Economic woes hit telecoms firms

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ZIMBABWE’S industry continues to suffer due to a myriad of macro-economic challenges that have seen companies shutting down and thousands of workers losing jobs.

Taurai Mangudhla

Companies are suffering owing to the prevailing liquidity crunch and deflationary environment. The June 2015 Zimbabwe Statistics Agency (ZimStat) report shows deflation was recorded in 13 out of the 17 months to the month of reporting, apparently signalling consumers’ purchasing power has been declining.

ZimStat said the year-on-year inflation rate for the month of June 2015 stood at -2,81%, shedding 0,11 percentage points on the May 2015 rate of -2,7%.

As such, according to economist Tapiwa Mashakada, consumers reduce their spending and in some instances cut down on the basics to survive in an environment where companies are closing, workers losing jobs while the few that remain formally employed have to contend with low incomes.

More than 6 000 employees lost their jobs last year in Zimbabwe. Finance minister Patrick Chinamasa also revealed in his 2015 National Budget late 2014 that 4 610 companies had closed shop, resulting in the loss of more than 55 400 jobs between 2011 and 2014.

As other sectors grapple with deflation and other challenges such as high cost of and erratic supply of utilities, the country’s three mobile network providers — Econet Wireless Zimbabwe (Econet), NetOne and Telecel Zimbabwe (Telecel) — have to survive a 35% cut on retail tariffs to subscribers imposed by Postal and Regulatory Authority of Zimbabwe (Potraz).

The tariff cut, which was effective December 2014, was introduced by the regulator to put voice tariffs at US15 cents per minute from the previous US23 cents per minute as Potraz introduced a long run incremental cost (LRIC) model.

LRIC replaced the International telecommunications Union Cositu model which includes interconnection fees and accounting rates.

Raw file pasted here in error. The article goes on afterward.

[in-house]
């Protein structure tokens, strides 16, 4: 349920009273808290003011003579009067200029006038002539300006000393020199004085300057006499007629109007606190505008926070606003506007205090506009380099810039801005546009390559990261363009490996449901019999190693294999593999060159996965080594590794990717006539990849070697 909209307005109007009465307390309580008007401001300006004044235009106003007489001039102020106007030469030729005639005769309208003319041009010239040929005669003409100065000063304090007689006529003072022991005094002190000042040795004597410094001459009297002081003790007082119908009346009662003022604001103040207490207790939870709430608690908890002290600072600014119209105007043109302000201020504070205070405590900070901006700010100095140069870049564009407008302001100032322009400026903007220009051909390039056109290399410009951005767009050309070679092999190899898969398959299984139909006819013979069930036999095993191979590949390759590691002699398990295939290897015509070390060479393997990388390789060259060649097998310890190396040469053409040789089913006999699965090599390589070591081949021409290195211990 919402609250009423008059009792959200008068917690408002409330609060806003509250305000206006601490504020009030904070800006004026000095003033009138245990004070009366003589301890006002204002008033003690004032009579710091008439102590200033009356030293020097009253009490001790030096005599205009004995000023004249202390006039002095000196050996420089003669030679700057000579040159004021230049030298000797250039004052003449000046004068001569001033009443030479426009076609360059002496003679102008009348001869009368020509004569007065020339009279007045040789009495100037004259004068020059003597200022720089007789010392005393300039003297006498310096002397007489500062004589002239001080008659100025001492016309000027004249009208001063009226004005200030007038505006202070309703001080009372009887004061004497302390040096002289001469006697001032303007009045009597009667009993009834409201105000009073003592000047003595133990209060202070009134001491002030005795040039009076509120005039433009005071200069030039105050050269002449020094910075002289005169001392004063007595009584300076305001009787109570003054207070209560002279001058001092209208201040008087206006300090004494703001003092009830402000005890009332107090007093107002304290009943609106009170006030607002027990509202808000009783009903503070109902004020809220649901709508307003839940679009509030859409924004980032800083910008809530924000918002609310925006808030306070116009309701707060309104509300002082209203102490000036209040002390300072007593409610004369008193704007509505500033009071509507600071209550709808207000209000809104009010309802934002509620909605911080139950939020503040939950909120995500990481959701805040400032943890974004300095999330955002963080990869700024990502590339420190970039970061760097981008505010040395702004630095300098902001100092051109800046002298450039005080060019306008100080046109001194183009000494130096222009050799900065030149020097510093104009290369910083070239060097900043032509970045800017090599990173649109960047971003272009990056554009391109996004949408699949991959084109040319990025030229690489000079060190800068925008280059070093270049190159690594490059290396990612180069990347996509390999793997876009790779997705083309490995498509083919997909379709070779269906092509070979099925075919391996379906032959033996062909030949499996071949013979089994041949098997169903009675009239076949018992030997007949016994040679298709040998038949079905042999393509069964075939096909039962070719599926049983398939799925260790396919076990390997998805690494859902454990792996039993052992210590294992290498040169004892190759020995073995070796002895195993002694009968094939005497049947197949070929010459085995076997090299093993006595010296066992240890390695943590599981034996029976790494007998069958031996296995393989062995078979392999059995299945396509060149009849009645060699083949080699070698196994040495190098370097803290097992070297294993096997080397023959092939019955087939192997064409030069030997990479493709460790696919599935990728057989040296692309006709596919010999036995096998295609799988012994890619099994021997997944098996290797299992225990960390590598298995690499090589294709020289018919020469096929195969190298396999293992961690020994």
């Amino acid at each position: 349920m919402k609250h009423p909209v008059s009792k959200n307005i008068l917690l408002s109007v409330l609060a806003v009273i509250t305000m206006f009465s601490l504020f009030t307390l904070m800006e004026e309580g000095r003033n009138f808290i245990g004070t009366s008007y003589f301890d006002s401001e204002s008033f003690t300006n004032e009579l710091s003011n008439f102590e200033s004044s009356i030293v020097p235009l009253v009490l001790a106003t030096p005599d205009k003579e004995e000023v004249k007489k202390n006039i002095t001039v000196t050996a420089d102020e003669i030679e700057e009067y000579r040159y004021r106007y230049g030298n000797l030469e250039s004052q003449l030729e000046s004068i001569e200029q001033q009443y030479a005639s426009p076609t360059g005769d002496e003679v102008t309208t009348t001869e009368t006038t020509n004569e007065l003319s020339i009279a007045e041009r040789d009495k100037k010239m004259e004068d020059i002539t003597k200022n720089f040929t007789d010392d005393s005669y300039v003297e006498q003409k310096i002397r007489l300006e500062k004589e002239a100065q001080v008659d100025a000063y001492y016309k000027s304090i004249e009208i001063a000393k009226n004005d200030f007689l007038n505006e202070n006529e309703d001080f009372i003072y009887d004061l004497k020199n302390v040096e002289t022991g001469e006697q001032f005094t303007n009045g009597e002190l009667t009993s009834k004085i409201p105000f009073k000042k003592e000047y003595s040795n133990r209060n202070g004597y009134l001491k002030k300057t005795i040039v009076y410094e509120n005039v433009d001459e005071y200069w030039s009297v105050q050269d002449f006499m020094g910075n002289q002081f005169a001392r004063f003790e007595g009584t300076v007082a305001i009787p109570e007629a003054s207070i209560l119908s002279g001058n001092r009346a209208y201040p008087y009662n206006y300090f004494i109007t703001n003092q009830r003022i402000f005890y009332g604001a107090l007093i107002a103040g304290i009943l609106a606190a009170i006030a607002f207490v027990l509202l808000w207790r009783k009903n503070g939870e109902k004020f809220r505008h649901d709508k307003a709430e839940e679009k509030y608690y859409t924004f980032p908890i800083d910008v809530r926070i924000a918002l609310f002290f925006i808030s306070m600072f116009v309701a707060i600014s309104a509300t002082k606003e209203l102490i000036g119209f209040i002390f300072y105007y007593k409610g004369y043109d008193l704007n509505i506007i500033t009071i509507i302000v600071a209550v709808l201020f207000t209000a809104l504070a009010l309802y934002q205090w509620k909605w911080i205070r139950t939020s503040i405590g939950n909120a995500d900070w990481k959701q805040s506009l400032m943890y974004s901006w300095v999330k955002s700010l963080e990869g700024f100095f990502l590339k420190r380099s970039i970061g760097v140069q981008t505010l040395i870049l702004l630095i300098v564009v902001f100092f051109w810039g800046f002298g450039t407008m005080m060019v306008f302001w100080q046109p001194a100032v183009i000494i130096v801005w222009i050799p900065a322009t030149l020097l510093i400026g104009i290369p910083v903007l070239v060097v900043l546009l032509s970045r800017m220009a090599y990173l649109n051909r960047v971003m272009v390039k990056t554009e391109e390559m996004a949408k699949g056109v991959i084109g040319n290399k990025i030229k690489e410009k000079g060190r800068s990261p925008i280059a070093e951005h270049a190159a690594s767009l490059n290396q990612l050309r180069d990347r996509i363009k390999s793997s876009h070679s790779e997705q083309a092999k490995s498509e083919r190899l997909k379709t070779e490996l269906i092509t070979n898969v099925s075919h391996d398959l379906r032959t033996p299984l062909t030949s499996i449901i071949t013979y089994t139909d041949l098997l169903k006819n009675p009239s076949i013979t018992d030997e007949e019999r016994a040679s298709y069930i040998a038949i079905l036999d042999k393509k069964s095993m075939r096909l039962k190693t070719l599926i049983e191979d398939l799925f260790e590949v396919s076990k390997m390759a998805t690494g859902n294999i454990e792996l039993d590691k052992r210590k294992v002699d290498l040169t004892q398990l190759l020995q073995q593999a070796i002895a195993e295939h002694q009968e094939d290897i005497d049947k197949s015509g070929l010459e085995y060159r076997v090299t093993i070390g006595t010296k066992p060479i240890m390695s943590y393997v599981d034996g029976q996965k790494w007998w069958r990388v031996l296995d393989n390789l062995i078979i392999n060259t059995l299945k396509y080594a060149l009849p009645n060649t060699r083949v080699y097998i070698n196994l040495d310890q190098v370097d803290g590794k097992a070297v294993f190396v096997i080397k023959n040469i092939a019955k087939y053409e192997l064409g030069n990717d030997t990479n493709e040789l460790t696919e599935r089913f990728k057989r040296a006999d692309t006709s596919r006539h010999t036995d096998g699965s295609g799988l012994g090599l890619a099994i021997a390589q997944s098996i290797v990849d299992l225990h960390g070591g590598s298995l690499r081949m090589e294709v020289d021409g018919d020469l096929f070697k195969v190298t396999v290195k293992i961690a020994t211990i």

While Potraz’s move was meant to give breathing space to the consumer and was widely welcome, it appears the service providers are already feeling the pinch of the tariff slush on their revenues and profits. Market sources say the average monthly revenue per subscriber has fallen by a significant margin as a result.

Econet, the country’s largest mobile network provider by market share, in a July 7 statement asked most of its local and international suppliers to cut the prices of their supplies to the company by more than 15%.

In the statement, Econet said the measures are part of a cost-cutting drive that has also seen the company slash its capital expenditure budget by 25% in the current year and employees voluntarily opting for a 20% salary reduction.

Econet Wireless Zimbabwe CEO Douglas Mboweni confirmed the new measures, saying: “We ourselves were forced to lower our prices by 40%, so if our suppliers don’t cut their own prices, we will go out of business. We do not think 15% is too much to ask them for.”
The company even threatened to blacklist suppliers who did not comply with its directive by end of July.

Telecel, the third largest mobile network by subscriber base, has come up with strategies of its own including paying employees 20% salaries in recharge cards, insiders say.

Newly appointed Telecel CEO Angeline Vere could confirmed the tariff cuts were taking a toll on her company’s revenues and profits, but said a number of initiatives were underway to minise the impact.

“Like everyone else in the industry, the 35% tariff cuts coupled with other economic factors have affected our business considerably. The immediate impact has been that we have been forced to rationalise costs across the board,” said Vere.

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